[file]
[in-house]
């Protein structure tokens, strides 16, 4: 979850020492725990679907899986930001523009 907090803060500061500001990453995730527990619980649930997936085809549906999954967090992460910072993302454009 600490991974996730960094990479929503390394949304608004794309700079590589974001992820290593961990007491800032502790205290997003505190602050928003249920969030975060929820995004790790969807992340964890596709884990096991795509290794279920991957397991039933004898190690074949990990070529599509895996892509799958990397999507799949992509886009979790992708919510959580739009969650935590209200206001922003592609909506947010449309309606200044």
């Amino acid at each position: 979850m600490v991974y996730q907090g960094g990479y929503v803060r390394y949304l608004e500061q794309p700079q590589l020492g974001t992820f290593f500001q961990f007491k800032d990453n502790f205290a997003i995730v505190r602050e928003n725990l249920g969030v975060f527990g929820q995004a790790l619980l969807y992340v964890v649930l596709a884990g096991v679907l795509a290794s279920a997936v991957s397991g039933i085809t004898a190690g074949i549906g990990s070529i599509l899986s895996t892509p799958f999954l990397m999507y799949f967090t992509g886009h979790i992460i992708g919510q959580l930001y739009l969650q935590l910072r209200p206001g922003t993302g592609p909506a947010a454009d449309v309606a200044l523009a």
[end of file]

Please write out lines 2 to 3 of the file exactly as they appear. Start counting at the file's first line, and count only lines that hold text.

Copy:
């Protein structure tokens, strides 16, 4: 979850020492725990679907899986930001523009 907090803060500061500001990453995730527990619980649930997936085809549906999954967090992460910072993302454009 600490991974996730960094990479929503390394949304608004794309700079590589974001992820290593961990007491800032502790205290997003505190602050928003249920969030975060929820995004790790969807992340964890596709884990096991795509290794279920991957397991039933004898190690074949990990070529599509895996892509799958990397999507799949992509886009979790992708919510959580739009969650935590209200206001922003592609909506947010449309309606200044």
């Amino acid at each position: 979850m600490v991974y996730q907090g960094g990479y929503v803060r390394y949304l608004e500061q794309p700079q590589l020492g974001t992820f290593f500001q961990f007491k800032d990453n502790f205290a997003i995730v505190r602050e928003n725990l249920g969030v975060f527990g929820q995004a790790l619980l969807y992340v964890v649930l596709a884990g096991v679907l795509a290794s279920a997936v991957s397991g039933i085809t004898a190690g074949i549906g990990s070529i599509l899986s895996t892509p799958f999954l990397m999507y799949f967090t992509g886009h979790i992460i992708g919510q959580l930001y739009l969650q935590l910072r209200p206001g922003t993302g592609p909506a947010a454009d449309v309606a200044l523009a």